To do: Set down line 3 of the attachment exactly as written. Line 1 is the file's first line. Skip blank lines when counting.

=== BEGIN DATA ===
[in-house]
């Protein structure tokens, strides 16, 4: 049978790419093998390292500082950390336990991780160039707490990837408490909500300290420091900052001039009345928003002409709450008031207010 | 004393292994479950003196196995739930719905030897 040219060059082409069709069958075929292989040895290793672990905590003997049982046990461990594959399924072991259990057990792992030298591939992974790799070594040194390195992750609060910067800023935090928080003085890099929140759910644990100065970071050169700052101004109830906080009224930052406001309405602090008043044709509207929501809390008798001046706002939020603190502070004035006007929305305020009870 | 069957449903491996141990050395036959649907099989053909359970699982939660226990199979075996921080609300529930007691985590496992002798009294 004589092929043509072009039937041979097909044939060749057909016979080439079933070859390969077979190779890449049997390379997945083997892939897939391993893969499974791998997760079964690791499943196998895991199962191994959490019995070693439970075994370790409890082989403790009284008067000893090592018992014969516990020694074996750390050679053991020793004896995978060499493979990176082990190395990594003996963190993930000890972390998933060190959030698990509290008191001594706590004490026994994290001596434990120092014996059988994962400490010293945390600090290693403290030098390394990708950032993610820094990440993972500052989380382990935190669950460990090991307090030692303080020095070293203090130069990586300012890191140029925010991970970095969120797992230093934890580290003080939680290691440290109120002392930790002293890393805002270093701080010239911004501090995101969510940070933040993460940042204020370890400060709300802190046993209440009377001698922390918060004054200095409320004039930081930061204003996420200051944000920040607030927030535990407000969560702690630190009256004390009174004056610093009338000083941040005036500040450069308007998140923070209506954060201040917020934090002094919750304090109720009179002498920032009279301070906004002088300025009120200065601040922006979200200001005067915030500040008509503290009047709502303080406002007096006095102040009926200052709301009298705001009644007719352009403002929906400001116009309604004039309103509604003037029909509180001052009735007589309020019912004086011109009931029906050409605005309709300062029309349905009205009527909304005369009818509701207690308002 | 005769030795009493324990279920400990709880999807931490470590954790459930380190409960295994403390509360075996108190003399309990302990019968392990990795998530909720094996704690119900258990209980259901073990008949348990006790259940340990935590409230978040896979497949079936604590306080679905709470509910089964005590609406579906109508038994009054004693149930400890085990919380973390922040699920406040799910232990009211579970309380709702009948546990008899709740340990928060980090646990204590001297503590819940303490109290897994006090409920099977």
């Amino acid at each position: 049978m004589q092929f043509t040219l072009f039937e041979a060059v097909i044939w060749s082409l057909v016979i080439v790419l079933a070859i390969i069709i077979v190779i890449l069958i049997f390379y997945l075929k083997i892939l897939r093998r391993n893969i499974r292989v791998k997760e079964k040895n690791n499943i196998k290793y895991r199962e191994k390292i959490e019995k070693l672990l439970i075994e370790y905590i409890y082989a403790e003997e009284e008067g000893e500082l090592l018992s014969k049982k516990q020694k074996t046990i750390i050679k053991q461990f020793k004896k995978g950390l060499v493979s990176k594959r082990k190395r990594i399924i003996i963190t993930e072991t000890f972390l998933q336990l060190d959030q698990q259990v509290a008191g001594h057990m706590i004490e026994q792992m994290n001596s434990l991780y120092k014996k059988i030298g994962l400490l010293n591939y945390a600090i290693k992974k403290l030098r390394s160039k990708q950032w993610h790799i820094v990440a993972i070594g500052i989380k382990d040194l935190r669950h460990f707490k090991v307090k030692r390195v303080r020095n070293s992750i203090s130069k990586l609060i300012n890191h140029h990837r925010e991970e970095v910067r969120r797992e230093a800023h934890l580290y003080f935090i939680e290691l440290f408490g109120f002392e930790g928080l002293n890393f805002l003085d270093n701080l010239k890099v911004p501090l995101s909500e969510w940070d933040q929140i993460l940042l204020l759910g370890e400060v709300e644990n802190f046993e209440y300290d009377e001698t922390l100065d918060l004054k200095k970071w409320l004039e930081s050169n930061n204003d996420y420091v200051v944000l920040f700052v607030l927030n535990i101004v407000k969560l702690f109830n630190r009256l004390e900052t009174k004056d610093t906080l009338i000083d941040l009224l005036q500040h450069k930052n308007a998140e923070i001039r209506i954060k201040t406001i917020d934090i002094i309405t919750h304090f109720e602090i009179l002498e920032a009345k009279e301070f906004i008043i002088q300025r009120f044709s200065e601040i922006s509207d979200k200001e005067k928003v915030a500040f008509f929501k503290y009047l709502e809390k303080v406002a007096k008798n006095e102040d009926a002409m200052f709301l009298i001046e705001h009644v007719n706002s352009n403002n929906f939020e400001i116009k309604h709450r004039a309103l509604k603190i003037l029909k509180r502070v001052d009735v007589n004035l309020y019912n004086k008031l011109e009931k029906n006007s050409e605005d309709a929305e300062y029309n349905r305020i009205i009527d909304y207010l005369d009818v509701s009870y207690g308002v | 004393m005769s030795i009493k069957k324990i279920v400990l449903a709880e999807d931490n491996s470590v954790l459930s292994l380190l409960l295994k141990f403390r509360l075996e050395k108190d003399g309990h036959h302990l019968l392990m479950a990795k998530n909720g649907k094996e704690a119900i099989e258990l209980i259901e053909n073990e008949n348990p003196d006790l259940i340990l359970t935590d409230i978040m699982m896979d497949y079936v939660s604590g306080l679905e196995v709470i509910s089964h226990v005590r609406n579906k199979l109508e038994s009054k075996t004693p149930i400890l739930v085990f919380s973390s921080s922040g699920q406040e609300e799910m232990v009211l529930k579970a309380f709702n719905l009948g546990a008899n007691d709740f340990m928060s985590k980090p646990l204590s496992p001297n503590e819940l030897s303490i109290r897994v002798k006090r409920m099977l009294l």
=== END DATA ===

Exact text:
């Amino acid at each position: 049978m004589q092929f043509t040219l072009f039937e041979a060059v097909i044939w060749s082409l057909v016979i080439v790419l079933a070859i390969i069709i077979v190779i890449l069958i049997f390379y997945l075929k083997i892939l897939r093998r391993n893969i499974r292989v791998k997760e079964k040895n690791n499943i196998k290793y895991r199962e191994k390292i959490e019995k070693l672990l439970i075994e370790y905590i409890y082989a403790e003997e009284e008067g000893e500082l090592l018992s014969k049982k516990q020694k074996t046990i750390i050679k053991q461990f020793k004896k995978g950390l060499v493979s990176k594959r082990k190395r990594i399924i003996i963190t993930e072991t000890f972390l998933q336990l060190d959030q698990q259990v509290a008191g001594h057990m706590i004490e026994q792992m994290n001596s434990l991780y120092k014996k059988i030298g994962l400490l010293n591939y945390a600090i290693k992974k403290l030098r390394s160039k990708q950032w993610h790799i820094v990440a993972i070594g500052i989380k382990d040194l935190r669950h460990f707490k090991v307090k030692r390195v303080r020095n070293s992750i203090s130069k990586l609060i300012n890191h140029h990837r925010e991970e970095v910067r969120r797992e230093a800023h934890l580290y003080f935090i939680e290691l440290f408490g109120f002392e930790g928080l002293n890393f805002l003085d270093n701080l010239k890099v911004p501090l995101s909500e969510w940070d933040q929140i993460l940042l204020l759910g370890e400060v709300e644990n802190f046993e209440y300290d009377e001698t922390l100065d918060l004054k200095k970071w409320l004039e930081s050169n930061n204003d996420y420091v200051v944000l920040f700052v607030l927030n535990i101004v407000k969560l702690f109830n630190r009256l004390e900052t009174k004056d610093t906080l009338i000083d941040l009224l005036q500040h450069k930052n308007a998140e923070i001039r209506i954060k201040t406001i917020d934090i002094i309405t919750h304090f109720e602090i009179l002498e920032a009345k009279e301070f906004i008043i002088q300025r009120f044709s200065e601040i922006s509207d979200k200001e005067k928003v915030a500040f008509f929501k503290y009047l709502e809390k303080v406002a007096k008798n006095e102040d009926a002409m200052f709301l009298i001046e705001h009644v007719n706002s352009n403002n929906f939020e400001i116009k309604h709450r004039a309103l509604k603190i003037l029909k509180r502070v001052d009735v007589n004035l309020y019912n004086k008031l011109e009931k029906n006007s050409e605005d309709a929305e300062y029309n349905r305020i009205i009527d909304y207010l005369d009818v509701s009870y207690g308002v | 004393m005769s030795i009493k069957k324990i279920v400990l449903a709880e999807d931490n491996s470590v954790l459930s292994l380190l409960l295994k141990f403390r509360l075996e050395k108190d003399g309990h036959h302990l019968l392990m479950a990795k998530n909720g649907k094996e704690a119900i099989e258990l209980i259901e053909n073990e008949n348990p003196d006790l259940i340990l359970t935590d409230i978040m699982m896979d497949y079936v939660s604590g306080l679905e196995v709470i509910s089964h226990v005590r609406n579906k199979l109508e038994s009054k075996t004693p149930i400890l739930v085990f919380s973390s921080s922040g699920q406040e609300e799910m232990v009211l529930k579970a309380f709702n719905l009948g546990a008899n007691d709740f340990m928060s985590k980090p646990l204590s496992p001297n503590e819940l030897s303490i109290r897994v002798k006090r409920m099977l009294l």